In some cases, a person will have a legitimate injury and be placed on opiates for pain management and then over time transition to heroin. The CDC has reported that some of the greatest increases in heroin use have occurred among women and people with private insurance and higher incomes, demographic groups that have not historically abused the drug.
“The availability is out there and they can only afford the pills for so long,” Bergin said.
As for solutions to the heroin epidemic, Bergin relates the drug problem to weeds in a yard.
Bergin wants all Clatsop County communities to be drug-free, just like people want their yards to be weed-free.
Law enforcement agencies work to keep up on the drug problem by focusing on a mixture of enforcement and treatment. A total of 150 people have been convicted of possessing heroin in Clatsop County since 2010, according to figures from the District Attorney’s Office.
Many of those convicted are eligible for drug court, which Bergin said has become a successful deterrent to keep people from relapsing.
Heroin is especially dangerous because it is so addictive. Someone can use the drug one time and be hooked. Unlike prescription pills that come in measured amounts, a dose of heroin may not be exact or could be mixed with other substances. The variability leads to overdoses.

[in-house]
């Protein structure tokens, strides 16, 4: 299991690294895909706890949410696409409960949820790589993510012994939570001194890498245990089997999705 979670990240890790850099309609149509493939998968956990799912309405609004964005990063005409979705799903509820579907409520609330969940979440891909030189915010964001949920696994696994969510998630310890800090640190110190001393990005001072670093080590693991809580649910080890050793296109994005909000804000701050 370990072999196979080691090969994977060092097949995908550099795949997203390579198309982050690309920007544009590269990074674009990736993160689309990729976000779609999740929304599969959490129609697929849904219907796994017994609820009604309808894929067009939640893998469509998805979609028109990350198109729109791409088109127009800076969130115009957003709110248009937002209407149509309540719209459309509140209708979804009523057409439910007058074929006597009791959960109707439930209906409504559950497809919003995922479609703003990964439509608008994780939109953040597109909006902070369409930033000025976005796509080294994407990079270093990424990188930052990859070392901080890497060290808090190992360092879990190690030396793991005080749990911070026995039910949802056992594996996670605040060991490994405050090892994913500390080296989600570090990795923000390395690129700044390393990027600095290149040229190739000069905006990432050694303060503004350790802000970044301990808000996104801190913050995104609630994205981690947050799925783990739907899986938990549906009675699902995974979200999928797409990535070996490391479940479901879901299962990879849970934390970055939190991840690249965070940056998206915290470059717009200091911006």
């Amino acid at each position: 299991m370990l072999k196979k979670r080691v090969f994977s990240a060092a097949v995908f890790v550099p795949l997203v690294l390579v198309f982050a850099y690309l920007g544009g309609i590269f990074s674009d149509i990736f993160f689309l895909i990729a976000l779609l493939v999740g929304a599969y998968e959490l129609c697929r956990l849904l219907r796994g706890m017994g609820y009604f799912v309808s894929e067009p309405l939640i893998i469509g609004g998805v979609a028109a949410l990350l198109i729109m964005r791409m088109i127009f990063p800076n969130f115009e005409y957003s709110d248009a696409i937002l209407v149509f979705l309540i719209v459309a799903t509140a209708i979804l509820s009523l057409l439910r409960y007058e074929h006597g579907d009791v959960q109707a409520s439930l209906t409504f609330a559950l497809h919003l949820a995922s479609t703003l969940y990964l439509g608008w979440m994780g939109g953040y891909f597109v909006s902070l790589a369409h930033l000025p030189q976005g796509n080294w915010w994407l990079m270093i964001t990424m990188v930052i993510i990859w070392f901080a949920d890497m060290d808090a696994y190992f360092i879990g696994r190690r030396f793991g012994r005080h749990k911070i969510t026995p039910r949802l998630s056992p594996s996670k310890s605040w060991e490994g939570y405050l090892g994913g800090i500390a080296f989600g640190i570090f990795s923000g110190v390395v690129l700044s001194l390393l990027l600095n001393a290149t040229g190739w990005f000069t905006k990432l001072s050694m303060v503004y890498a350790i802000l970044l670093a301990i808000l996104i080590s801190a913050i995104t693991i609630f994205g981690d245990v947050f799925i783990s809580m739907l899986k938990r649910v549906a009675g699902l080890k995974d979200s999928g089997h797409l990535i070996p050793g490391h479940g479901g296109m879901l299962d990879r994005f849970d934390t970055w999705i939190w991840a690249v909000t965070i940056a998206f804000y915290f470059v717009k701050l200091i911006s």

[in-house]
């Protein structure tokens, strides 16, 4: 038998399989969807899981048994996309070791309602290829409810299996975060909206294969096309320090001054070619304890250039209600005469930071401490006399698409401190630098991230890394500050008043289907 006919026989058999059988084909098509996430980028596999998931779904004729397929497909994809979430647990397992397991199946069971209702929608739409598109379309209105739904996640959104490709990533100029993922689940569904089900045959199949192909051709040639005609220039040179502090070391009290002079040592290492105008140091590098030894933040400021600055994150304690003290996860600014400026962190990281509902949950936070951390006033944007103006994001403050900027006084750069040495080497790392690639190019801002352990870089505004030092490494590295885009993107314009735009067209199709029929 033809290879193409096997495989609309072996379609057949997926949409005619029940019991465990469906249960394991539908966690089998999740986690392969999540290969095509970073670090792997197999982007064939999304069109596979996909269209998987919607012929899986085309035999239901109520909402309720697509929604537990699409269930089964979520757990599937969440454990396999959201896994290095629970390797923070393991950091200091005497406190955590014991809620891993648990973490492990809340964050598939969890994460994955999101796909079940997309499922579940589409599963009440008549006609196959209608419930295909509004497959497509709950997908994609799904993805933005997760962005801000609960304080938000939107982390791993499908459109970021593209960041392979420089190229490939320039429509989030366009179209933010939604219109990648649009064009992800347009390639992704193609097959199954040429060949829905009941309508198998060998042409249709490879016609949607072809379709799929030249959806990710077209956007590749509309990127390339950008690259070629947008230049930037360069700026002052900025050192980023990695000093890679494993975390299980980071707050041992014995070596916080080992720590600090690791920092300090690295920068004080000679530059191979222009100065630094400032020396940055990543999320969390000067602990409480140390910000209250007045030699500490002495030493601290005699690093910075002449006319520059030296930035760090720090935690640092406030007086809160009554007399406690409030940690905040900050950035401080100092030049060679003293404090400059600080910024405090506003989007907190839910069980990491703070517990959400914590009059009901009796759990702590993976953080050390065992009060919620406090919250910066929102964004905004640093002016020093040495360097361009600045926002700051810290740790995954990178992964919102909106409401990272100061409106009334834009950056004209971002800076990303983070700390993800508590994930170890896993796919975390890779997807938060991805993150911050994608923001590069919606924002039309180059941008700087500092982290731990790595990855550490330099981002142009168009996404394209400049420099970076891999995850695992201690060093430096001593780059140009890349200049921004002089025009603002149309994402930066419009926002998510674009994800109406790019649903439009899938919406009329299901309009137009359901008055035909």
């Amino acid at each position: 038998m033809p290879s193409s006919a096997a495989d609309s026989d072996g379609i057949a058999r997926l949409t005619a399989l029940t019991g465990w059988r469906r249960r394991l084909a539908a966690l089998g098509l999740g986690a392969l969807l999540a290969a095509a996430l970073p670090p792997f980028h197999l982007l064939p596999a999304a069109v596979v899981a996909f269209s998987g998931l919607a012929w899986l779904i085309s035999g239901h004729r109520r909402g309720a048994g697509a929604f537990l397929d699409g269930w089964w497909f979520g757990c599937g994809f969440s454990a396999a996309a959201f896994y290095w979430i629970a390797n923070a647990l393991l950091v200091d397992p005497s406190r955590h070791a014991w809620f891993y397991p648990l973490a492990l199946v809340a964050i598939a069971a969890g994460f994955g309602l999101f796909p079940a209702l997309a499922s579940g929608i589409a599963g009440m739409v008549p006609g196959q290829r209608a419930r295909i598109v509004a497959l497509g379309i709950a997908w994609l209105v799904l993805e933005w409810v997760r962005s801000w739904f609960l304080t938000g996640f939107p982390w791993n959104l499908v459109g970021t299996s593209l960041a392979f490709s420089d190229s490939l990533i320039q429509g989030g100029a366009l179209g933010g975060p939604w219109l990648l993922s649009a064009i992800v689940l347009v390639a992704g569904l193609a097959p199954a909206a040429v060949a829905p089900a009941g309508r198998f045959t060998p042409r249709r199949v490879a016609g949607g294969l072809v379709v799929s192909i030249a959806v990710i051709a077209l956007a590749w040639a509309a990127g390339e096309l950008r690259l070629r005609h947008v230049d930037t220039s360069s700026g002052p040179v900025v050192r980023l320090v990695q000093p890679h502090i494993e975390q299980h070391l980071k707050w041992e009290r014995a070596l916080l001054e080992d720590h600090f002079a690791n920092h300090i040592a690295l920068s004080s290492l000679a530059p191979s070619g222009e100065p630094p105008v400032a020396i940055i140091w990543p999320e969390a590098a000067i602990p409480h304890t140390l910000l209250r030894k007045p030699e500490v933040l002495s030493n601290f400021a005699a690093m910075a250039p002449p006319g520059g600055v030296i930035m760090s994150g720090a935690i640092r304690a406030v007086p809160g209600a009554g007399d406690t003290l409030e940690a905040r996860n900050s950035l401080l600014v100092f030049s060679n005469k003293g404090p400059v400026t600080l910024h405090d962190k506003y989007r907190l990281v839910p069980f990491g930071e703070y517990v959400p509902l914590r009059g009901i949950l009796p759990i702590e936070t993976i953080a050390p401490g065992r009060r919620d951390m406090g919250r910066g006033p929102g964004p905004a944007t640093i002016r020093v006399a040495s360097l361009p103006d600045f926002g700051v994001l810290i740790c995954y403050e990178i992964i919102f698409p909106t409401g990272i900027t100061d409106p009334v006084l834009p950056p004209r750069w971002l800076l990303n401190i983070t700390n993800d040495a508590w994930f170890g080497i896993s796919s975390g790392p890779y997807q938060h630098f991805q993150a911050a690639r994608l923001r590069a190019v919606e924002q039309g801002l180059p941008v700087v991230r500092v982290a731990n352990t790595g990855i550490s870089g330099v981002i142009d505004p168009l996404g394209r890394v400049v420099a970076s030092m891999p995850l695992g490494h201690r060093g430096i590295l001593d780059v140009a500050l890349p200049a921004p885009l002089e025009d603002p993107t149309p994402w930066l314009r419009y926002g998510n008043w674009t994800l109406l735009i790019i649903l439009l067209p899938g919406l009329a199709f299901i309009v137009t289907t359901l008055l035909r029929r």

“Not all drugs are deadly, but this definitely has the ability to end someone’s life,” Halverson said.
Heroin overdose deaths have ranged from about one to three a year in Clatsop County over the past decade, according to the Oregon State Medical Examiner’s Office. Officials say the number of deaths and convictions from heroin may actually be higher than reported since the drug may be a factor in other cases.
The Astoria Fire Department has responded to many calls involving heroin over the past few years.
In 2014, the fire department responded to seven calls specifically referencing heroin. Three of those were overdoses and four were withdrawals.
This year to date, the fire department has had six heroin-related calls. Three were for overdoses and three were for withdrawals.
Astoria Fire Chief Ted Ames said first responders have been able to prevent heroin deaths by using the anti-overdose drug, naloxone, which can counter the effects of opiates. Oregon law changed in 2013 to allow wider access to naloxone.
Ames said his department and others around Clatsop County have used naloxone well before it was made more widely available. The drug can be administered through a nasal mist, injection in a muscle or through an IV. Although it saves lives, naloxone can cause serious side effects, including seizures.
“Sometimes people come out of it really upset,” Ames said. “It’s not without consequences.”
Unfortunately, not everyone can be saved.
The overdose deaths of the pregnant woman and the young man, who was a participant in the Clatsop County drug court, hit law enforcement and the community hard.
“I’ve worked around here for quite a while,” Halverson said. “I have to tell too many mothers that their kid died because of a drug overdose. These young people have so much in front of them. To see that potential go away because of a drug overdose is really sad.”